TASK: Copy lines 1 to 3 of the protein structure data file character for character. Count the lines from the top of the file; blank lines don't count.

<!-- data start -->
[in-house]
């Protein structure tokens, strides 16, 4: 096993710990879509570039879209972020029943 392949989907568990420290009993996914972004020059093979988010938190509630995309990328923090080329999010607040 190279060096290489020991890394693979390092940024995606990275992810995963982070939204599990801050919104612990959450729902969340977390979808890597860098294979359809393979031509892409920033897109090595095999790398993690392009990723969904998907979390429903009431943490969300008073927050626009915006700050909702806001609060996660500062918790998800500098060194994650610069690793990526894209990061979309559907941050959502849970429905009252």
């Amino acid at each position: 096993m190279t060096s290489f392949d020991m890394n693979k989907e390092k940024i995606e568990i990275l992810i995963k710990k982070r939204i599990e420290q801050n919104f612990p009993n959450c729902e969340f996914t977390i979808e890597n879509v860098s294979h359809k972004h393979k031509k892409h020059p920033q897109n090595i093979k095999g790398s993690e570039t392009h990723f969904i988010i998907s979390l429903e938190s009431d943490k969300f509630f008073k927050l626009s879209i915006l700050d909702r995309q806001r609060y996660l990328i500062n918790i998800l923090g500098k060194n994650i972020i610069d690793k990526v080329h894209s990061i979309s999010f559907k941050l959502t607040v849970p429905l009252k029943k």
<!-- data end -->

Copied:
[in-house]
């Protein structure tokens, strides 16, 4: 096993710990879509570039879209972020029943 392949989907568990420290009993996914972004020059093979988010938190509630995309990328923090080329999010607040 190279060096290489020991890394693979390092940024995606990275992810995963982070939204599990801050919104612990959450729902969340977390979808890597860098294979359809393979031509892409920033897109090595095999790398993690392009990723969904998907979390429903009431943490969300008073927050626009915006700050909702806001609060996660500062918790998800500098060194994650610069690793990526894209990061979309559907941050959502849970429905009252």
């Amino acid at each position: 096993m190279t060096s290489f392949d020991m890394n693979k989907e390092k940024i995606e568990i990275l992810i995963k710990k982070r939204i599990e420290q801050n919104f612990p009993n959450c729902e969340f996914t977390i979808e890597n879509v860098s294979h359809k972004h393979k031509k892409h020059p920033q897109n090595i093979k095999g790398s993690e570039t392009h990723f969904i988010i998907s979390l429903e938190s009431d943490k969300f509630f008073k927050l626009s879209i915006l700050d909702r995309q806001r609060y996660l990328i500062n918790i998800l923090g500098k060194n994650i972020i610069d690793k990526v080329h894209s990061i979309s999010f559907k941050l959502t607040v849970p429905l009252k029943k």